EU ministers' decision on the cod quota is about the future of fishing
On 10 October Europe’s fisheries ministers meet in Luxembourg to decide on how much fish can be caught in the Baltic Sea next year. Their most important decision regards the Baltic Sea cod stock – especially the western stock.
Text: Henrik Hamrén
– The western stock is in a disastrous state, says Gustaf Almqvist, researcher andfisheries policy expert at Baltic Eye.
The past years’ scientific data speak volumes. The western stock recruitment is at ahistoric low. At the same time the amount of adult fish falls far below the scientifically set minimum levels, which makes it difficult for the stock to produce new and healthy generations.
According to Gustaf Almqvist it is therefore crucial that the EU Member States fisheries ministers now follow the scientific advice from the International Council for the Exploration of the Sea (ICES).
– To allow fishing to continue at unsustainable levels would be completely irresponsible, he says.
The negative development of the western stock can to a great extent be blamed on EUfisheries ministers’ previous decisions. Over the past years they have gone against ICES recommendations and set quotas far too high for cod fishing. Last year, the catch quota was set twice as high as ICES recommendations – despite the strong warnings from the scientific community and many environmental NGOs. In the last two years, EU ministers have decided on quotas (Agreed TAC) for the western cod stock which is far above the scientific advice (ICES Advice). How much cod landed (Landings) in 2016, we know only after the end of the year.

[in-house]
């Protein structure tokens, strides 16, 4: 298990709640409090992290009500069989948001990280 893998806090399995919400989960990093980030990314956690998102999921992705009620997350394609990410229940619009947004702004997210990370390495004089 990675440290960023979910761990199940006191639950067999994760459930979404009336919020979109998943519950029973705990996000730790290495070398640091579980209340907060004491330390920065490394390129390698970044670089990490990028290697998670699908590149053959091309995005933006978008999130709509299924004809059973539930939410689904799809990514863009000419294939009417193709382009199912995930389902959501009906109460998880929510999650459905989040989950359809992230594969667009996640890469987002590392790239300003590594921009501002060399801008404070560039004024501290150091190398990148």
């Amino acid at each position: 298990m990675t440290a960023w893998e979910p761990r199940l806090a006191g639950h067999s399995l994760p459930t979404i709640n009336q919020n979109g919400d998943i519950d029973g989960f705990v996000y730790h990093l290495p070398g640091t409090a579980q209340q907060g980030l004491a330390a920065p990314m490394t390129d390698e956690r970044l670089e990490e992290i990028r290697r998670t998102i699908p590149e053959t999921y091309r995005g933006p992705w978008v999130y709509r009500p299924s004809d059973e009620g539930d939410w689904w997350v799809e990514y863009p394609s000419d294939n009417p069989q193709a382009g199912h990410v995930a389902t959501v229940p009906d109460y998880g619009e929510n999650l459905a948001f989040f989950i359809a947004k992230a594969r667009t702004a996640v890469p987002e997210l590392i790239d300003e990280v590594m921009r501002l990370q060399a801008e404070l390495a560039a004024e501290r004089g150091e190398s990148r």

For 2017 ICES proposes a quota of 917 ton cod for the western stock, which is a drastic reduction compared with the previous year (5 385 ton). With such a decrease in fishing pressure ICES estimates that the adult biomass (the part of the fish stock that has reached sexual maturity) can increase with 40 percent during 2017.
Gustaf Almqvist claims it is far from sure that the Council of Ministers will follow the recommendation.
– The Danish government for instance has clearly signalled that the will try and push through a more modest lowering of the fishing quota for the western stock. Their reason being to protect the domestic fishing industry, he says.
Such a short-sighted perspective is exactly what has led to today’s negative situation and which makes drastic emergency measures the only way to secure the stock.
– Now it is about securing the future of fisheries. Earlier this year the EU Commission has furthermore flagged that there are financial means to compensate those fishermen who would be affected by the drastically lowered quotas, says Gustaf Almqvist.
It is not only the western cod stock which is in danger. The eastern Baltic Sea stock can also be in danger according to Gustaf Almqvist.
– Over the past years the eastern stock has shown a worrying size distribution. Themajority of the fishes are now very small and have started spawning earlier than usual,even at the length of only 20 centimetres, which is extremely small for cod, he says.
Decided quotas (Agreed TAC), scientific advice (ICES Advice) and quantity of cod landed (Landings) in the OSRA cod stock in recent years.
– There has not been as many political discussions around the eastern stock this year, which hopefully is an indication that EU ministers are more united in their stance to follow ICES recommendations this time.
The multiannual plan came into force this past spring and includes demands for a more ecosystem based management as well as ensuring that fish stocks are restored and maintained at sustainable levels.
– This is the first time the new plan will be put to the test. A ministerial decision which once again results in quotas above scientific recommendations would be a betrayal of the whole multiannual plan and the broad political agreement reached this summerafter years of intense negotiations, says Gustaf Almqvist.